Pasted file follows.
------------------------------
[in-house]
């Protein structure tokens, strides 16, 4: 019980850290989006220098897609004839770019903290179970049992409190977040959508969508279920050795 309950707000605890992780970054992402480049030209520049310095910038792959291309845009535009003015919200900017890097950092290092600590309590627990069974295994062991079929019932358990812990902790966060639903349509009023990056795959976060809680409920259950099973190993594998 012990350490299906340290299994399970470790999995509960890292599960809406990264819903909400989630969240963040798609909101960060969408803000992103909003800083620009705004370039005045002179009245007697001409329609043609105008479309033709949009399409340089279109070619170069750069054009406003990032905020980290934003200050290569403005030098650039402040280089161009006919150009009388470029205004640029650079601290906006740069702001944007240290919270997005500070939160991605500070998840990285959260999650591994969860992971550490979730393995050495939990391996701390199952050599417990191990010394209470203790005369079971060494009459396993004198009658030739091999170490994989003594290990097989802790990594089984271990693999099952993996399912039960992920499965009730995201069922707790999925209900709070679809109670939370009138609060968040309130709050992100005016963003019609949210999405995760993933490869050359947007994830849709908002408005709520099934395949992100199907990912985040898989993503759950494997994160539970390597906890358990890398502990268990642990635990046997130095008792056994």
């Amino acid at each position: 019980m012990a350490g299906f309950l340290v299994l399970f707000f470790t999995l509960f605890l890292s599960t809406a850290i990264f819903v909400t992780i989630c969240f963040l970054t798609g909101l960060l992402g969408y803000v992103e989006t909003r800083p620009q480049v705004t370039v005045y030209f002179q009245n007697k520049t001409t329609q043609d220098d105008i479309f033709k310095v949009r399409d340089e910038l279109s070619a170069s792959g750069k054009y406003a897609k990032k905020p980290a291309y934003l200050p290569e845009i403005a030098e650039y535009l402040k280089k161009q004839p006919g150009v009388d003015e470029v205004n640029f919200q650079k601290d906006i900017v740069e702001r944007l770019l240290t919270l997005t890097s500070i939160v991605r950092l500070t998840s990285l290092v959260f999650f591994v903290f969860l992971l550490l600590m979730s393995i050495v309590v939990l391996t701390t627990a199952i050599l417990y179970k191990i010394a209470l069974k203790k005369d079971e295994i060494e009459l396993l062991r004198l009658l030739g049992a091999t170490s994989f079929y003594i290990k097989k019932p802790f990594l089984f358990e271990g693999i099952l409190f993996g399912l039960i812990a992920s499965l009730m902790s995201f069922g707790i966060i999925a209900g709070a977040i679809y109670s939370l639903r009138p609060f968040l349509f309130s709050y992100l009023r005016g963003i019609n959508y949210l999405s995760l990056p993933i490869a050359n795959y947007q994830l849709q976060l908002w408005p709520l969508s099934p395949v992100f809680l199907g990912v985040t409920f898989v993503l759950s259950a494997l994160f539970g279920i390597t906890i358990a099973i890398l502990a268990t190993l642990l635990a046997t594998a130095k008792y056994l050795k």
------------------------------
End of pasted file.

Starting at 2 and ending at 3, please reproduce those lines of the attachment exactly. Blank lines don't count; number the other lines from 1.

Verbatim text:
């Protein structure tokens, strides 16, 4: 019980850290989006220098897609004839770019903290179970049992409190977040959508969508279920050795 309950707000605890992780970054992402480049030209520049310095910038792959291309845009535009003015919200900017890097950092290092600590309590627990069974295994062991079929019932358990812990902790966060639903349509009023990056795959976060809680409920259950099973190993594998 012990350490299906340290299994399970470790999995509960890292599960809406990264819903909400989630969240963040798609909101960060969408803000992103909003800083620009705004370039005045002179009245007697001409329609043609105008479309033709949009399409340089279109070619170069750069054009406003990032905020980290934003200050290569403005030098650039402040280089161009006919150009009388470029205004640029650079601290906006740069702001944007240290919270997005500070939160991605500070998840990285959260999650591994969860992971550490979730393995050495939990391996701390199952050599417990191990010394209470203790005369079971060494009459396993004198009658030739091999170490994989003594290990097989802790990594089984271990693999099952993996399912039960992920499965009730995201069922707790999925209900709070679809109670939370009138609060968040309130709050992100005016963003019609949210999405995760993933490869050359947007994830849709908002408005709520099934395949992100199907990912985040898989993503759950494997994160539970390597906890358990890398502990268990642990635990046997130095008792056994």
């Amino acid at each position: 019980m012990a350490g299906f309950l340290v299994l399970f707000f470790t999995l509960f605890l890292s599960t809406a850290i990264f819903v909400t992780i989630c969240f963040l970054t798609g909101l960060l992402g969408y803000v992103e989006t909003r800083p620009q480049v705004t370039v005045y030209f002179q009245n007697k520049t001409t329609q043609d220098d105008i479309f033709k310095v949009r399409d340089e910038l279109s070619a170069s792959g750069k054009y406003a897609k990032k905020p980290a291309y934003l200050p290569e845009i403005a030098e650039y535009l402040k280089k161009q004839p006919g150009v009388d003015e470029v205004n640029f919200q650079k601290d906006i900017v740069e702001r944007l770019l240290t919270l997005t890097s500070i939160v991605r950092l500070t998840s990285l290092v959260f999650f591994v903290f969860l992971l550490l600590m979730s393995i050495v309590v939990l391996t701390t627990a199952i050599l417990y179970k191990i010394a209470l069974k203790k005369d079971e295994i060494e009459l396993l062991r004198l009658l030739g049992a091999t170490s994989f079929y003594i290990k097989k019932p802790f990594l089984f358990e271990g693999i099952l409190f993996g399912l039960i812990a992920s499965l009730m902790s995201f069922g707790i966060i999925a209900g709070a977040i679809y109670s939370l639903r009138p609060f968040l349509f309130s709050y992100l009023r005016g963003i019609n959508y949210l999405s995760l990056p993933i490869a050359n795959y947007q994830l849709q976060l908002w408005p709520l969508s099934p395949v992100f809680l199907g990912v985040t409920f898989v993503l759950s259950a494997l994160f539970g279920i390597t906890i358990a099973i890398l502990a268990t190993l642990l635990a046997t594998a130095k008792y056994l050795k």